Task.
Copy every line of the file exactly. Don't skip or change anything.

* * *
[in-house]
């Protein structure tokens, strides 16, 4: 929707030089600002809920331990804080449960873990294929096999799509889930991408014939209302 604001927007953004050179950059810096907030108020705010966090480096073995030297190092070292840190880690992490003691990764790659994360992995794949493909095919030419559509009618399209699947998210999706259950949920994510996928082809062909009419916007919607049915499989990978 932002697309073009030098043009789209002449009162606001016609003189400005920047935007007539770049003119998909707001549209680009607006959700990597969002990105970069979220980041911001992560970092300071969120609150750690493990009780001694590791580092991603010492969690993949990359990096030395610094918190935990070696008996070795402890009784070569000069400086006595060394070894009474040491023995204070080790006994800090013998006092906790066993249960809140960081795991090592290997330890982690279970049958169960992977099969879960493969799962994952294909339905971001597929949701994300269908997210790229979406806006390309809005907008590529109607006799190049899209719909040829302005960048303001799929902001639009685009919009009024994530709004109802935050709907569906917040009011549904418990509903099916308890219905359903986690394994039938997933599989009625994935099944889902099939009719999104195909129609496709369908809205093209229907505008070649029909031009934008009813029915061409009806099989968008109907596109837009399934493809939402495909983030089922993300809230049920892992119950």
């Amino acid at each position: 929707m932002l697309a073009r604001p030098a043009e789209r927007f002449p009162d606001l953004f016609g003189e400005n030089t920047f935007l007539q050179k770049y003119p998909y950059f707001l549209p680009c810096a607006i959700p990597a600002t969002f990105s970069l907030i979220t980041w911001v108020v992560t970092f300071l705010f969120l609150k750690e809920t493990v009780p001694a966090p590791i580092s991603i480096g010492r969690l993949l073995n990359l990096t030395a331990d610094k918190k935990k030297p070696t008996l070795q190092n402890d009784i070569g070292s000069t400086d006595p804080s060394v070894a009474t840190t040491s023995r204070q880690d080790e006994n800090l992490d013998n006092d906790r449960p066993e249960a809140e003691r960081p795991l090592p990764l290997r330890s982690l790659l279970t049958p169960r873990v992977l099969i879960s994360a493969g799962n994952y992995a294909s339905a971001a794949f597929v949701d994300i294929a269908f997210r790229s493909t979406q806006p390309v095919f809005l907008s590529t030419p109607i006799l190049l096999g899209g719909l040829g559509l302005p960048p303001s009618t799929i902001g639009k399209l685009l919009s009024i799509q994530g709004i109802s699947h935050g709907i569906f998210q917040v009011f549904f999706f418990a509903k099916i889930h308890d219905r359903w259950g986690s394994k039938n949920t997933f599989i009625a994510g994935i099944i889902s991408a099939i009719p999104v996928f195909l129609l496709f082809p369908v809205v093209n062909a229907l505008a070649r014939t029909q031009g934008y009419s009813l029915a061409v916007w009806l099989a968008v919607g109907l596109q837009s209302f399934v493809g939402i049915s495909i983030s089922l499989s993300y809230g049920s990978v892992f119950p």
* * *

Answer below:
[in-house]
């Protein structure tokens, strides 16, 4: 929707030089600002809920331990804080449960873990294929096999799509889930991408014939209302 604001927007953004050179950059810096907030108020705010966090480096073995030297190092070292840190880690992490003691990764790659994360992995794949493909095919030419559509009618399209699947998210999706259950949920994510996928082809062909009419916007919607049915499989990978 932002697309073009030098043009789209002449009162606001016609003189400005920047935007007539770049003119998909707001549209680009607006959700990597969002990105970069979220980041911001992560970092300071969120609150750690493990009780001694590791580092991603010492969690993949990359990096030395610094918190935990070696008996070795402890009784070569000069400086006595060394070894009474040491023995204070080790006994800090013998006092906790066993249960809140960081795991090592290997330890982690279970049958169960992977099969879960493969799962994952294909339905971001597929949701994300269908997210790229979406806006390309809005907008590529109607006799190049899209719909040829302005960048303001799929902001639009685009919009009024994530709004109802935050709907569906917040009011549904418990509903099916308890219905359903986690394994039938997933599989009625994935099944889902099939009719999104195909129609496709369908809205093209229907505008070649029909031009934008009813029915061409009806099989968008109907596109837009399934493809939402495909983030089922993300809230049920892992119950």
């Amino acid at each position: 929707m932002l697309a073009r604001p030098a043009e789209r927007f002449p009162d606001l953004f016609g003189e400005n030089t920047f935007l007539q050179k770049y003119p998909y950059f707001l549209p680009c810096a607006i959700p990597a600002t969002f990105s970069l907030i979220t980041w911001v108020v992560t970092f300071l705010f969120l609150k750690e809920t493990v009780p001694a966090p590791i580092s991603i480096g010492r969690l993949l073995n990359l990096t030395a331990d610094k918190k935990k030297p070696t008996l070795q190092n402890d009784i070569g070292s000069t400086d006595p804080s060394v070894a009474t840190t040491s023995r204070q880690d080790e006994n800090l992490d013998n006092d906790r449960p066993e249960a809140e003691r960081p795991l090592p990764l290997r330890s982690l790659l279970t049958p169960r873990v992977l099969i879960s994360a493969g799962n994952y992995a294909s339905a971001a794949f597929v949701d994300i294929a269908f997210r790229s493909t979406q806006p390309v095919f809005l907008s590529t030419p109607i006799l190049l096999g899209g719909l040829g559509l302005p960048p303001s009618t799929i902001g639009k399209l685009l919009s009024i799509q994530g709004i109802s699947h935050g709907i569906f998210q917040v009011f549904f999706f418990a509903k099916i889930h308890d219905r359903w259950g986690s394994k039938n949920t997933f599989i009625a994510g994935i099944i889902s991408a099939i009719p999104v996928f195909l129609l496709f082809p369908v809205v093209n062909a229907l505008a070649r014939t029909q031009g934008y009419s009813l029915a061409v916007w009806l099989a968008v919607g109907l596109q837009s209302f399934v493809g939402i049915s495909i983030s089922l499989s993300y809230g049920s990978v892992f119950p």